The television consumption industry is changing at a very brisk pace. People now expect television to fit into their own schedules and it is predicted that weekly scheduled television broadcasts will soon be eclipsed by on-demand entertainment. (Leber, 2013).

There haHOCs been a lot of buzz and stir in Data Analytics and Television Media circles since the creation of House of Cards. Netflix knew that its original series would be a grand hit based on the data of viewing habits of its 33 million users (Leber, 2013). Based on these tagging and recommendation system Netflix could understand

  • how viewers were enticed by political dramas (like British version of House of Cards)
  • how large proportion of viewers liked watching actor Kevin Spacey in the direction of David Fincher
  • how different trailers attracted the attention of different users.

and use this data for the creation of the series, which was made available all at once. Netflix was able to leverage its long lasting relationship with customers and using that data of their viewing  habits they were able to place their bets and produce ‘House of Cards’.

How much and what kind of data does Netflix deal with?

To put the movie viewing habits of viewers in perspective, the number of people watching movies streamed online was higher than those watching them on physical DVDs in 2013-14 (Sandvine, 2014). Also a third of data buffered during peak hours was due to movies streamed online.(Sandvine, 2014). Netflix mines the data of around 30 million ‘plays’ a day, including when their users pause, rewind and fast forward, 3 million searches, 4 million ratings by Netflix subscribers as well as the devices on and time of day when shows are watched.(GigaOm, 2012). In addition, TV shows and movies on Netflix are annotated with hundreds of tags inserted by viewers to describe the genre, the tone, the action and the talent, among plethora of other things. While in the past, those tags were used to recommend other shows by Netflix from a long list of titles on the service, now Netflix is using them in the creation of original content because it knows what people want. (Carr, 2013). While looking back at the show created and application of data analytics, begs to ask a more fundamental question, ‘Can creativity be automated’?.

Steiner, in 2012, in his article titled the same, started with the premise that creativity can’t be copied by machines as creativity is believed to be the product of mysterious processes within the right side of the human brain but later tells that complex algorithms are moving into creative fields and proving that in some of these pursuits and humans can be displaced. This is already observed in the case of music composers and creative writing. He also mentions that David Cope, a professor emeritus at UC Santa Cruz, believes that technology is almost there in not only replicating and reusing good music but creating new music. (Steiner, 2012)

Cope has been weaving thousands of lines of LISP code into music-making algorithms for 30 years. At first this produced crude music unfit for public performance, but now his algorithms compose music that imitates masters like Johann Sebastian Bach so well that people can’t always tell the difference. Cope feeds music to machine-learning algorithms that create new compositions by changing and building on patterns it finds in existing music. But his latest algorithm, which he’s dubbed Annie, takes programmed creativity yet a step further. She decides on the musical patterns, the criteria, and ultimately, the path she takes to making music. “I have no idea what she’s going to do sometimes,” Cope says. “She surprises me as much as anybody.”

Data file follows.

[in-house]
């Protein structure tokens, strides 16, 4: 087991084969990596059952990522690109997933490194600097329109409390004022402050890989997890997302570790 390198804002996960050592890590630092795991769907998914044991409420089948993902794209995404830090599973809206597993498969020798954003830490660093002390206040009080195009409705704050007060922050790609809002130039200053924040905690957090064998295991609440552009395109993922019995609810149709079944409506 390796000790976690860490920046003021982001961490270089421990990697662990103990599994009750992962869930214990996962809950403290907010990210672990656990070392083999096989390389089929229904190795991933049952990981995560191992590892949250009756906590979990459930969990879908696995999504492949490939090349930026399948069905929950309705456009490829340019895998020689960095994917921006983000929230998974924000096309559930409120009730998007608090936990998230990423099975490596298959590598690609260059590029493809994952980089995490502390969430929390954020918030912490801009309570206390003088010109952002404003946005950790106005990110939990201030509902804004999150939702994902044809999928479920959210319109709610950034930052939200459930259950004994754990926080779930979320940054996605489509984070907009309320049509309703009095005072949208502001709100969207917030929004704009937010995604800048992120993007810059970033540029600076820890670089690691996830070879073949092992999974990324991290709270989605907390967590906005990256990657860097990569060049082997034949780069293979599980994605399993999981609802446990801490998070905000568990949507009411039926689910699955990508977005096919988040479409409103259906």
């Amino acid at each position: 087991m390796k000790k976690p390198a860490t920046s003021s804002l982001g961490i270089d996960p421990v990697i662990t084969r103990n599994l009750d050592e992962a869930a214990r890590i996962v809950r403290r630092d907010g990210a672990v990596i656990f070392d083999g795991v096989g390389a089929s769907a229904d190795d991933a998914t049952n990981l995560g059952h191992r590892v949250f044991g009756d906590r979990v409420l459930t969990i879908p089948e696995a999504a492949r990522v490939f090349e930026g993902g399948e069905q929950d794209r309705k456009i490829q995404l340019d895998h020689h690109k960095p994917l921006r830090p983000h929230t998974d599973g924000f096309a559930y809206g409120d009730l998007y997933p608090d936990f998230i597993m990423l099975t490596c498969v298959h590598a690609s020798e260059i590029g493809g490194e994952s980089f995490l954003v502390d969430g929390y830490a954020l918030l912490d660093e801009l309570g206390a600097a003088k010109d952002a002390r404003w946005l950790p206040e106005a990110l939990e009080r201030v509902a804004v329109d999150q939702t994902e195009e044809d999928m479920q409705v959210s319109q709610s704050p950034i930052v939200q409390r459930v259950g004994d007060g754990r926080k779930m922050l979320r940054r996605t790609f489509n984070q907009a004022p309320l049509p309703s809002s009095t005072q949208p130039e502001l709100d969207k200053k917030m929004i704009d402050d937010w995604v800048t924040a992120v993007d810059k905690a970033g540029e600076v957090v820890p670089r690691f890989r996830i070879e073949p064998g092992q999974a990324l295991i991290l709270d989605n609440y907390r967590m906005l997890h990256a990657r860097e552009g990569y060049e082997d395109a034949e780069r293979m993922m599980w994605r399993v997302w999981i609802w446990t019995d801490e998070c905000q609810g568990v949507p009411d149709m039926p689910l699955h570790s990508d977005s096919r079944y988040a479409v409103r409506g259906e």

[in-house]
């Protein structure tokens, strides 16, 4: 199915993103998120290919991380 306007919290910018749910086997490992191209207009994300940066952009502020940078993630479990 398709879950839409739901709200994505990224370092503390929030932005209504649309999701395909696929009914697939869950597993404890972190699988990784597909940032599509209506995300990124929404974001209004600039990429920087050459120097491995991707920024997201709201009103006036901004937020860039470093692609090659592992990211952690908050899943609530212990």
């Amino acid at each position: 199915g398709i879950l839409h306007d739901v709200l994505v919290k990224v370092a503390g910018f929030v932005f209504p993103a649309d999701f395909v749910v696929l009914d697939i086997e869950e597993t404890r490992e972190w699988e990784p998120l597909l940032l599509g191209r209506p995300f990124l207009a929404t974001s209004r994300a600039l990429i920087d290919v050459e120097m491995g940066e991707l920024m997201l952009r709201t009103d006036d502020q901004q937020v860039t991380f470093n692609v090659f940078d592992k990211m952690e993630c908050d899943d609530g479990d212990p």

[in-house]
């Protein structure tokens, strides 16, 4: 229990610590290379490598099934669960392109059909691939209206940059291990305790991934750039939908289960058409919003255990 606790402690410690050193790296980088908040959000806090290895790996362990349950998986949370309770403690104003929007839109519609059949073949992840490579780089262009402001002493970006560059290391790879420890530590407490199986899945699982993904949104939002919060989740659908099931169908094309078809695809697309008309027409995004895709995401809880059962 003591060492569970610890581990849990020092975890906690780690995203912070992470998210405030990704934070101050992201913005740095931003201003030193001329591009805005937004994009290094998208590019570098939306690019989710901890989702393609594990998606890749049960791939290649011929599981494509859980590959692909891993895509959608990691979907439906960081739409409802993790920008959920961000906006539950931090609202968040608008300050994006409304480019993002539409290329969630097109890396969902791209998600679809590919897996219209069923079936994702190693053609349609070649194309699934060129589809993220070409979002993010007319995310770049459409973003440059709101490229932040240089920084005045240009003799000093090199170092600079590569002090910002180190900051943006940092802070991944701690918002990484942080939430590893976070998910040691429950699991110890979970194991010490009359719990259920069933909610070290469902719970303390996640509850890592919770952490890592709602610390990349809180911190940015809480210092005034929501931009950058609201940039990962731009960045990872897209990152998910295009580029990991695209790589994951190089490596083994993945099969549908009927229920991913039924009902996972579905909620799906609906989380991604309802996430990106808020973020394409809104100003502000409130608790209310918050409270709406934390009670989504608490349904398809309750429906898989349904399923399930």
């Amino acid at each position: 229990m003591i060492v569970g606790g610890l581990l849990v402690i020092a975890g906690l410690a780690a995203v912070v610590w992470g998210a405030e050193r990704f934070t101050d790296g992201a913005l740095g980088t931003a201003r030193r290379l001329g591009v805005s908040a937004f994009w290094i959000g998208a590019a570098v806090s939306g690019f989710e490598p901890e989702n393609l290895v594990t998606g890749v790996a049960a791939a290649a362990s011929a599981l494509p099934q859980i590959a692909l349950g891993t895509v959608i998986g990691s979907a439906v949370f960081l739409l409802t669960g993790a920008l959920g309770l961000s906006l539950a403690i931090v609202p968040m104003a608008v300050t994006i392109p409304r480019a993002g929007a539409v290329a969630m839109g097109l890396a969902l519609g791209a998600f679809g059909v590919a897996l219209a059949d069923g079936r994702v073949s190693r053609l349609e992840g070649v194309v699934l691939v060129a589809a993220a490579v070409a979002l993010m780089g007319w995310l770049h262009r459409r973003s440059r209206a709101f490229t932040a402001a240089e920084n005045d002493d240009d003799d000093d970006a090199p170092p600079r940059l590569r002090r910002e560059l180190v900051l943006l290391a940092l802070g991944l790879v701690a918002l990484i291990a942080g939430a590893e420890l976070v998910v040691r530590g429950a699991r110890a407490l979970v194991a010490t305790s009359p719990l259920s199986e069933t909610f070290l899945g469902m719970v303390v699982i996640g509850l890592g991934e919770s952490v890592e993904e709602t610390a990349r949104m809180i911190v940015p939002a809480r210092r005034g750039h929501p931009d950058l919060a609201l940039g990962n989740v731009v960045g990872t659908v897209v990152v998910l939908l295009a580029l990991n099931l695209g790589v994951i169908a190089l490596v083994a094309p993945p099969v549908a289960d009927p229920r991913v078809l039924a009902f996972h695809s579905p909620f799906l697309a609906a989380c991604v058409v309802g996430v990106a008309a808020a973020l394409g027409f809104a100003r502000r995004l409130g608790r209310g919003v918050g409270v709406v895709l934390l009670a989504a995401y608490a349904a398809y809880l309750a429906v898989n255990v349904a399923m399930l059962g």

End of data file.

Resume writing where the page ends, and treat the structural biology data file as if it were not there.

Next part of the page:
Implications on Television Content Creation and Consumption

As companies like Google, Netflix, and Amazon, which know more details about our detailed watching habits, start to become more dominant forces in the creation of original programming, they could start also shaping creative decisions of directors and writers as well (Leber, 2013). In the years to follow all aspects of television content making including screenplay may be written to meet the whims of data-driven media streaming companies. Also, consumption, as mentioned earlier in the article, is believed to entirely move from broadcast schedules to on – demand viewing.

Important terms

IBM defines ‘Big data analytics’ as

the use of advanced analytic techniques against very large, diverse data sets that include different types such as structured/unstructured and streaming/batch, and different sizes from terabytes to zettabytes. It has typically has one or more of the following characteristics – high volume, high velocity, or high variety. Big data comes from sensors, devices, video/audio, networks, log files, transactional applications, web, and social media – much of it generated in real time and in a very large scale. Analyzing big data allows analysts, researchers, and business users to make better and faster decisions using data that was previously inaccessible or unusable.

  1. Leber, J., 2013. “House of Cards” and Our Future of Algorithmic Programming [Online] Available at: http://www.technologyreview.com/view/511771/house-of-cards-and-our-future-of-algorithmic-programming/ [Accessed 17 10 2014].
  2. Sandvine, 2014. Global Internet Phenomena. Available at: https://www.sandvine.com/downloads/general/global-internet-phenomena/2014/1h-2014-global-internet-phenomena-report.pdf/ [Accessed 17 10 2014].
  3. GigaOm, 2012. Netflix analyses a lot of data about your viewing habits. Available at: http://gigaom.com/2012/06/14/netflix-analyzes-a-lot-of-data-about-your-viewing-habits/ [Accessed 17 10 2014].
  4. Carr, D., 2013. Giving Viewers What They Want. Available at: http://www.nytimes.com/2013/02/25/business/media/for-house-of-cards-using-big-data-to-guarantee-its-popularity.html [Accessed 17 10 2014].